A small world indeed as we were surprised to learn that my mom and her sisters were acquainted with Susan’s dad as far back as their college days. My mom recounted to Susan that her dad, who belonged to the UP Law class of 1952, once visited their family to convince her about-to-graduate sister Nene (the late Paula Ereñeta) to teach at the Fernandez-owned college in Bicol.
I came to know Susan when she was a student leader at UP. It is not often mentioned that Susan was a leader, a rallying figure.
She was elected representative of the Student Conference in 1975, the body that replaced the banned Student Council. What was remarkable was that she won the election in UP Manila, where reactionary elements nestled.
She likewise became the president of the prestigious UP Economics Society (Ecosoc). But to the bafflement of her friends and classmates, she shifted course, from economics to sociology. Sherry Palencia-Verzola, who succeeded Susan as Ecosoc president, said that Susan “would have been a lively addition to the roster of economists had she not followed her heart.”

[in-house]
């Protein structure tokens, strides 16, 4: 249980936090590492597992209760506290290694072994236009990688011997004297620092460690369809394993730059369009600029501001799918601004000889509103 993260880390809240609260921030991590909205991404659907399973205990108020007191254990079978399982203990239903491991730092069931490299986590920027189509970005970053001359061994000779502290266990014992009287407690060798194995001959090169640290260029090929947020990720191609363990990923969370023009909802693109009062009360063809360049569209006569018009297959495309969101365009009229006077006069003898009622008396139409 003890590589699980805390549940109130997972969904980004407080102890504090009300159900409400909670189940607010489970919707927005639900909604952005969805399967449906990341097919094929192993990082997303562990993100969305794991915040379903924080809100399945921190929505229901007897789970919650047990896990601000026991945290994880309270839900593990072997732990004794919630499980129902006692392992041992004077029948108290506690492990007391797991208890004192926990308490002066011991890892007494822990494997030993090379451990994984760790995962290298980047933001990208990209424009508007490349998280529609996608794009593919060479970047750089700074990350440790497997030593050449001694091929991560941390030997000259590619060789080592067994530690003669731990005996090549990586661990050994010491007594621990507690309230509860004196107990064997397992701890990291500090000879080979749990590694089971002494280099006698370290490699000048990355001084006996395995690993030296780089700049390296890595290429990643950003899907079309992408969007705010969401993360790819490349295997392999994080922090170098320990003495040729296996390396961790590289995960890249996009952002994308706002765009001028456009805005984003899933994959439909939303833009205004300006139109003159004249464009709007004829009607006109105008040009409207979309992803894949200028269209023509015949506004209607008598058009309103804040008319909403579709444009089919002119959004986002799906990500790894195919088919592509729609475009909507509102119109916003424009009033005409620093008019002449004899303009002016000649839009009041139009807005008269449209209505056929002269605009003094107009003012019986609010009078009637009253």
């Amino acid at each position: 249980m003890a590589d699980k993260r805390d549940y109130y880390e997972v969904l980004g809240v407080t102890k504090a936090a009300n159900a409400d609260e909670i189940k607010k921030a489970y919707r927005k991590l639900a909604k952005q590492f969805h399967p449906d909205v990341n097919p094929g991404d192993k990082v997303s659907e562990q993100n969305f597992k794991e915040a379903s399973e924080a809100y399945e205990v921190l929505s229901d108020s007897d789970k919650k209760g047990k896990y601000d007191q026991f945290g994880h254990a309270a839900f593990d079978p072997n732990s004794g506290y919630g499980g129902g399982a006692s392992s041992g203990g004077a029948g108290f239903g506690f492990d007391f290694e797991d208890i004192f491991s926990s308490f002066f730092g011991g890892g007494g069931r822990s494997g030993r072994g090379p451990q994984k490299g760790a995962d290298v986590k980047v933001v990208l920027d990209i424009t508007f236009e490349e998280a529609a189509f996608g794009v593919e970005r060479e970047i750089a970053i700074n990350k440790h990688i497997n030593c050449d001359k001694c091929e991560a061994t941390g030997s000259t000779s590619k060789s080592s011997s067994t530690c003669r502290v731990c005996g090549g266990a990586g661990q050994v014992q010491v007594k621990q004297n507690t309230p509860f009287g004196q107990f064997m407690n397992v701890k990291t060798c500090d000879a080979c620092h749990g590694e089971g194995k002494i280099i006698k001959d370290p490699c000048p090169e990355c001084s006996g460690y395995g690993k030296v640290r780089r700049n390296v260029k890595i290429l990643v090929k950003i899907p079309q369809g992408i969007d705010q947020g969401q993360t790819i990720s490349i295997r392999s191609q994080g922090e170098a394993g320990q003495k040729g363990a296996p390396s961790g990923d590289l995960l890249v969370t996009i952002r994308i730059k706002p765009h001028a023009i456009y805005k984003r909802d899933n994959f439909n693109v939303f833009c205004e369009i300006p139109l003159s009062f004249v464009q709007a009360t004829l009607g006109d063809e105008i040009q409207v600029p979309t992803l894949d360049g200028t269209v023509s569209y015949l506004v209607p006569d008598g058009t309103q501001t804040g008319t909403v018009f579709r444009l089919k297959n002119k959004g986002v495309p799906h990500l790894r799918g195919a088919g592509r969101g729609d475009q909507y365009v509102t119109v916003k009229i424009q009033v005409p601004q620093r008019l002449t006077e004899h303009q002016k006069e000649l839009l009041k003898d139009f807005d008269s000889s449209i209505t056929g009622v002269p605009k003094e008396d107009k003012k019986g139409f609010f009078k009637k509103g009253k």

Even in death, she was a leader. Her wake reunited people with a shared past.
It was only at Susan’s at wake that I again met Diwa Guinigundo, now the deputy governor of Bangko Sentral, after 30 years or so. We know what each other has been doing since we have debated about monetary and exchange-rate policies, coursed through the print media. But this time, we are on common ground. My group is supportive of Bangko Sentral’s easing of monetary policy and glad that its leadership, including Diwa, has reminded the administration to earnestly pursue the fiscal stimulus and not to subordinate it to political purposes.
The pro-administration Velasco brothers, Rene and Ono, were also at the wake to pay their respects to Susan. I had a friendly chat with them. Unavoidably, we exchanged jokes. Rene, an Alpha Sigman, found it irresistible to tease Alex, Susan’s husband—that he was thrice a quitter of Alpha Sigma. An irksome joke perhaps, but something that old friends can appreciate and laugh at.
Many of Susan’s friends hate Alex’s politics, but we have to agree to what Alex said about Susan. The words were short and simple, which could have been lost in Alex’s elaborate obit: “She loved people.”
And that’s the way we will remember Susan in the same way that people—activists or not, unconventional or not, young or old—loved Susan.